Today we’d like to offer a sweet welcome to Book Lovers Inc. to Rachel Astor. I say sweet because Rachel is here to talk about here new contemporary romance, Sugar Rush, and it takes place at a candy store. Talk about sweetness! Sweet competitiveness, since her hero and heroine are trying to out-do each other at a chocolate competition!
Speaking of competitions, if you want to win your own copy of Sugar Rush, be sure to check out the giveaway at he end of the interview.
Marlene: Hi, Rachel, welcome to Book Lovers Inc! Can you please tell us a bit about yourself?
Rachel: Thanks for having me! I grew up on a farm outside a tiny town (population 500), once worked at a bar named after a dog, and I’m a twin, which routinely gets me stopped by complete strangers thinking I’m my sister. In fact, it happened at an ice cream shop just a few weeks ago.
Marlene: Describe a typical day of writing? Are you a planner or pantser?
Rachel: For years, I didn’t have a typical writing day since I worked full time outside the home and snuck in writing whenever I could. Now that I’m writing full time, I write, plot, and do the other business related activities during the typical daytime hours and try to free up my evenings and weekends for family and friends. I used to be a panster, but have slowly come around to the Plotter way. I’ve found writing the first drafts of a book is much less daunting when you have a clear picture of where you plan to go, although my outlines are very simplistic, with only major plot points already planned, so there is still a lot of creativity involved.
Marlene: What do you think is the difference between a reader and a real Book Lover?
Rachel: I think a reader is someone who reads only when they have to, or when they think it’s “in fashion.” There have been a lot of different series lately that have become huge fads and a lot of people have jumped on the reading bandwagon to feel involved. A real Book Lover is someone who has probably read most of their lives and read for the enjoyment of it, the escape. Don’t get me wrong though, the fad books are a good thing too, since lots of those bandwagon readers might just become real Book Lovers!
Marlene: Most of your books have been contemporary romances, except for Payback’s a Witch. What made you decide to try your wings (or should that be broomstick) in a different branch of the romance genre?
Rachel: I like to read a variety of stories and that sort of rubs off on what I like to write. I love romance, of course, particularly lighter, fun stuff that can really let you escape to another place, especially with a bit of humor. I’m also drawn to mysteries or books that have an element of mystery. Really, the type of book isn’t as key as the voice of the book, and I find I’m usually drawn to a casual writing style, so that’s what I aim for with my writing, no matter what genre I choose.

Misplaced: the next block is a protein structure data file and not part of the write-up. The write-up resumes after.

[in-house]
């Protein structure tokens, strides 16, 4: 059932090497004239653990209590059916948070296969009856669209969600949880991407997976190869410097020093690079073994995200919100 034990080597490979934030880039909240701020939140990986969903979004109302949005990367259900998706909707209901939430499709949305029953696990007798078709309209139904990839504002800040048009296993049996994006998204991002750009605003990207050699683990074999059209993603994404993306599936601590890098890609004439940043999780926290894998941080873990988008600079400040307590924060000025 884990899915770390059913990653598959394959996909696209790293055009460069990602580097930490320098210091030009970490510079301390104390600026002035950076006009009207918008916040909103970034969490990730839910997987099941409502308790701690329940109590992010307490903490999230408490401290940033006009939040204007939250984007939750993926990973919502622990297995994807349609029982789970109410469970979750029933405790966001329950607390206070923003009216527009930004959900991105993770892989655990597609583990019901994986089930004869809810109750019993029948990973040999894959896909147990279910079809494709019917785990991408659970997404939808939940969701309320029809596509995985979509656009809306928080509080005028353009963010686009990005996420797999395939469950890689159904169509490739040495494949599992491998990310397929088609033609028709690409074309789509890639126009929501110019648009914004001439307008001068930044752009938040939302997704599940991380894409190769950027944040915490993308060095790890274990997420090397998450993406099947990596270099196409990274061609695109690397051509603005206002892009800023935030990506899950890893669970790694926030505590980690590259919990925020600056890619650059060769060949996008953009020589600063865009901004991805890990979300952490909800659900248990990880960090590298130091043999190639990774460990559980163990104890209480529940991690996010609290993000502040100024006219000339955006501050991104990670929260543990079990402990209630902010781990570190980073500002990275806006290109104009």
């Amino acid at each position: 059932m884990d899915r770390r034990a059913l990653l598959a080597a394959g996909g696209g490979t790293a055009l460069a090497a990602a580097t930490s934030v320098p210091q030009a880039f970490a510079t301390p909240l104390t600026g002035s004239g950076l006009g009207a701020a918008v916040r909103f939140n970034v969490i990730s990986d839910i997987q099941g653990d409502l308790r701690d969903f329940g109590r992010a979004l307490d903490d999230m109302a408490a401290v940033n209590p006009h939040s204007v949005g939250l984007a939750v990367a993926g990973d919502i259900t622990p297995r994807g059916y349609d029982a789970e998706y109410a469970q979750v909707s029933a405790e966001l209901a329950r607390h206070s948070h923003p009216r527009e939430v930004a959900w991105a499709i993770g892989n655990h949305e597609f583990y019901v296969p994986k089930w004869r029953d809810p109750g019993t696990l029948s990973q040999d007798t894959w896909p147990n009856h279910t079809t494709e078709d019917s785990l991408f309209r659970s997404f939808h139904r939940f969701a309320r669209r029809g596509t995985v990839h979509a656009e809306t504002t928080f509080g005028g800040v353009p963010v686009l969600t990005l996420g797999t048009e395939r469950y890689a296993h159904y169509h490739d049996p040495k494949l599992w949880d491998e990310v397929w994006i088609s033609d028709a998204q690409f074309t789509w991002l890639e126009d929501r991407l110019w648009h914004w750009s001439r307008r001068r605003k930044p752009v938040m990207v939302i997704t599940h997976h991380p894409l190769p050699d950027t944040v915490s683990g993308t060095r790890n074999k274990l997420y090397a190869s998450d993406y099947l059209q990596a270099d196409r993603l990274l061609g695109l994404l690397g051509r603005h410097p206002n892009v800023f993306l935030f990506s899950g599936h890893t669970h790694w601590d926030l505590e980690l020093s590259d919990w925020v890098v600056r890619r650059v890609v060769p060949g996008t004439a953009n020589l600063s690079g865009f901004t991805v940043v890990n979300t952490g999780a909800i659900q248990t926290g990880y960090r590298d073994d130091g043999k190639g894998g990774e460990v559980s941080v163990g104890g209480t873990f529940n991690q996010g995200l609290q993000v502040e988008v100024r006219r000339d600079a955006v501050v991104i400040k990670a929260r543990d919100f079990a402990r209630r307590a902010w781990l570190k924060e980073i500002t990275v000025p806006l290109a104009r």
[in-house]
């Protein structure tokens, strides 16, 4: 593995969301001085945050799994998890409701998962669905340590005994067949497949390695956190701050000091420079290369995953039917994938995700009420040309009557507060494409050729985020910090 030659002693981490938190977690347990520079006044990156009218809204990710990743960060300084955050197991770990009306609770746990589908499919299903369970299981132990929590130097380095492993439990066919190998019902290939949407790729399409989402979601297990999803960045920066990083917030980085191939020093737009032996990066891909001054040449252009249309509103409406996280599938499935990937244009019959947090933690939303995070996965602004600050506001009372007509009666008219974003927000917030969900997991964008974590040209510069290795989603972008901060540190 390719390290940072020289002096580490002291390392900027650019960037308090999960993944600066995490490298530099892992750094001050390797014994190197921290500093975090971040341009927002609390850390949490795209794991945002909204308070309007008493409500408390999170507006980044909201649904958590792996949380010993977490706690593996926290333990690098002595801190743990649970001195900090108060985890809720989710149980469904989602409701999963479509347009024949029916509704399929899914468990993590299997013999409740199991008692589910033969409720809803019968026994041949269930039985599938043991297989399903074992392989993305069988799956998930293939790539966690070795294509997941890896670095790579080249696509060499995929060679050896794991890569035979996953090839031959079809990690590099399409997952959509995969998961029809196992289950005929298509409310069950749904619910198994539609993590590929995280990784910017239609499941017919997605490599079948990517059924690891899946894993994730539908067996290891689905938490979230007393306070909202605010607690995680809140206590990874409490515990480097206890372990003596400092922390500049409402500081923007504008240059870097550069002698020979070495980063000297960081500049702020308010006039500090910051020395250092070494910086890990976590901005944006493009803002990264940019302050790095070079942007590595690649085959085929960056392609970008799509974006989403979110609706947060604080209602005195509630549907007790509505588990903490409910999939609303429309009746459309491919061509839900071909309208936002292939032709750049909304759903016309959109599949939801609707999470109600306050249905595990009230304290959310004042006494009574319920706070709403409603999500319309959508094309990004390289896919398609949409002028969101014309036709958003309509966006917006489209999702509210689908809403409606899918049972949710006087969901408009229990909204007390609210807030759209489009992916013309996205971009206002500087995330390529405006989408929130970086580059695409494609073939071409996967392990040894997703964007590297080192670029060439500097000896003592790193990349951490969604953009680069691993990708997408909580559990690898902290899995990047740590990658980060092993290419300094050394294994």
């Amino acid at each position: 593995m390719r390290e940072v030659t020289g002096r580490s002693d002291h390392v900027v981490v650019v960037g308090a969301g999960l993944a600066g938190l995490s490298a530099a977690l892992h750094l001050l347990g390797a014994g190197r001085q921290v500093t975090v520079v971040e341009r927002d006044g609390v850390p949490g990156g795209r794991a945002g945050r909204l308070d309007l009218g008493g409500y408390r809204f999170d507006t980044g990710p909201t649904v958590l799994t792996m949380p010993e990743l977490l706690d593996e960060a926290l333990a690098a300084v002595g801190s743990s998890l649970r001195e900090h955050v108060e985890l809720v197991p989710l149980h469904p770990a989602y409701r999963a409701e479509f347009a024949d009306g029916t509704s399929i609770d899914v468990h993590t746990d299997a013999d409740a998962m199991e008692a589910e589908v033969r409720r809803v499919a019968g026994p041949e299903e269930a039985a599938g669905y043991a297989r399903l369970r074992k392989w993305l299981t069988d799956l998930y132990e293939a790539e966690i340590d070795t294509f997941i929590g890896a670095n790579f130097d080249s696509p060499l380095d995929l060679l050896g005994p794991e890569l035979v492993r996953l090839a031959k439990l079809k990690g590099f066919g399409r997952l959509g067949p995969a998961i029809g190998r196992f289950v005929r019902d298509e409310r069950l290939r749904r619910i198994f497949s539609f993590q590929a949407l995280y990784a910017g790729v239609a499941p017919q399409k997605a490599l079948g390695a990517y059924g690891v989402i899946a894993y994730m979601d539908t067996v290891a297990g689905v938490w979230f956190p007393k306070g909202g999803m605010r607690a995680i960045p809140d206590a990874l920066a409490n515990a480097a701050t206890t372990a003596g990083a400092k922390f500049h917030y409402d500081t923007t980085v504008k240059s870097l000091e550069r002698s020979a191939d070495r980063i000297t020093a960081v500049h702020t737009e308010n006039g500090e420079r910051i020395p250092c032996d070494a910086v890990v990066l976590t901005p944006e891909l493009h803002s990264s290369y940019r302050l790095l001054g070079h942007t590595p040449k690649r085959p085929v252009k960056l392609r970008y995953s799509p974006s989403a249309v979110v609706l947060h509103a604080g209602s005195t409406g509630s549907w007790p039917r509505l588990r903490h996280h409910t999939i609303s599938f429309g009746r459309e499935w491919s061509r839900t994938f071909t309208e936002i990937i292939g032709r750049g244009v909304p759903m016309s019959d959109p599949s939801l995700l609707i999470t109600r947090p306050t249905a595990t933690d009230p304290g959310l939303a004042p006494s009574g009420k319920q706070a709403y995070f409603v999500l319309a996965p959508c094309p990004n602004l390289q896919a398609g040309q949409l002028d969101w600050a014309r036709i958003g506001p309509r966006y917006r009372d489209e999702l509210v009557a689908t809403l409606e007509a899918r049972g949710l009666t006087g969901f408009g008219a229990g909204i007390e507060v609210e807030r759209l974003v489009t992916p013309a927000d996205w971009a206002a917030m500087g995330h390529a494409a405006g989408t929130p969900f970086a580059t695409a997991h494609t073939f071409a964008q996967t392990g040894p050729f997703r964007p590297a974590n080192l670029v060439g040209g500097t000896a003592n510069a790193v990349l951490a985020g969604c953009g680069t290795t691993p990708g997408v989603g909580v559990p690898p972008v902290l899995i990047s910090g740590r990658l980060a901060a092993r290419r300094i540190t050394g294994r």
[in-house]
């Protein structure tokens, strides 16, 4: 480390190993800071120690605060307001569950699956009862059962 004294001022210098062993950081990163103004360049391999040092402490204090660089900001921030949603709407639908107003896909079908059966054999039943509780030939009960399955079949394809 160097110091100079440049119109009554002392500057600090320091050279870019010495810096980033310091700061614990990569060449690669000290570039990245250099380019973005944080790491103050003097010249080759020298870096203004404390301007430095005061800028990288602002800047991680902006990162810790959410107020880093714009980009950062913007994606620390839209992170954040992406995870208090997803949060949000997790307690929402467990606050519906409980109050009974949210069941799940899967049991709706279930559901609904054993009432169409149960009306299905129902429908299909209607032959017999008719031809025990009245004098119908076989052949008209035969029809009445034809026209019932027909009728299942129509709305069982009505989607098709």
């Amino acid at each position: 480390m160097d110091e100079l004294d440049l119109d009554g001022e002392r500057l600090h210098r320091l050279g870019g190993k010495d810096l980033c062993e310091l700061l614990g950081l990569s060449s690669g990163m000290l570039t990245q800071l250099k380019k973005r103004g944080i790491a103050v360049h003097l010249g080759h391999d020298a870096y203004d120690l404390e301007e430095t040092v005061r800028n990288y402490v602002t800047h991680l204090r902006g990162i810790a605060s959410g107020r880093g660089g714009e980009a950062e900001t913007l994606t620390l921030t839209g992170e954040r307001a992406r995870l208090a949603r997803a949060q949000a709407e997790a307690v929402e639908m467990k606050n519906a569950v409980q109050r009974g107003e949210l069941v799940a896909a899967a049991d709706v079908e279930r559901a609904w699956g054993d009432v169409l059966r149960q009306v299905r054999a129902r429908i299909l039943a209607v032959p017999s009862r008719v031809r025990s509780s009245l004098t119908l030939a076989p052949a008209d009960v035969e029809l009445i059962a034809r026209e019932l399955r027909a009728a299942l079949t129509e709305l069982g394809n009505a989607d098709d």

Marlene: What can readers expect of Sugar Rush?
Rachel: Dulcie and Nick are competing candy shop owners, but they don’t realize who each other is when they first meet and the sparks fly. Once they find out, the competition is on to see who can out-chocolate the other at the annual chocolatiers competition.
Stella: Sugar Rush is a culinary romance, where food, and especially desserts play a central role. Is food, your enthusiasm and appreciation for it equally as vitally important to you than to Dulcie and Nick? Do you like to cook/bake, browse food/baking blogs, watch the food channel or even dream about desserts? 😉
Rachel: The characters of a story are always the most important thing, in my opinion, even though I love crazy fun settings and plots. If the readers don’t relate to, or fall for the characters, they aren’t going to want to spend time with them, especially the entire time of a novel. I do like to cook and bake and absolutely LOVE the food channel. Obviously, I dream about desserts, doesn’t everybody? 🙂
Stella: Was Sugar Rush the title of the novel from the start or did it have a working title? And if so, what was it?
Rachel: Actually the original working title was the title of Dulcie’s store, Candy Land.
Stella: Just for the sake of it, if you were to write a culinary series about 3-4 brothers/sisters/siblings of a chef family, what would you call the books? (and yes, if you’d like, you can use Sugar Rush for one of the stories)
Rachel: Ooh, interesting. If I were to write it, it would probably be four sisters, since in my family, there are four girls. Titles are tough, it usually takes me days to come up with just the right one, but off the top of my head, the title of the series might be something like Family Fried or something fun like that.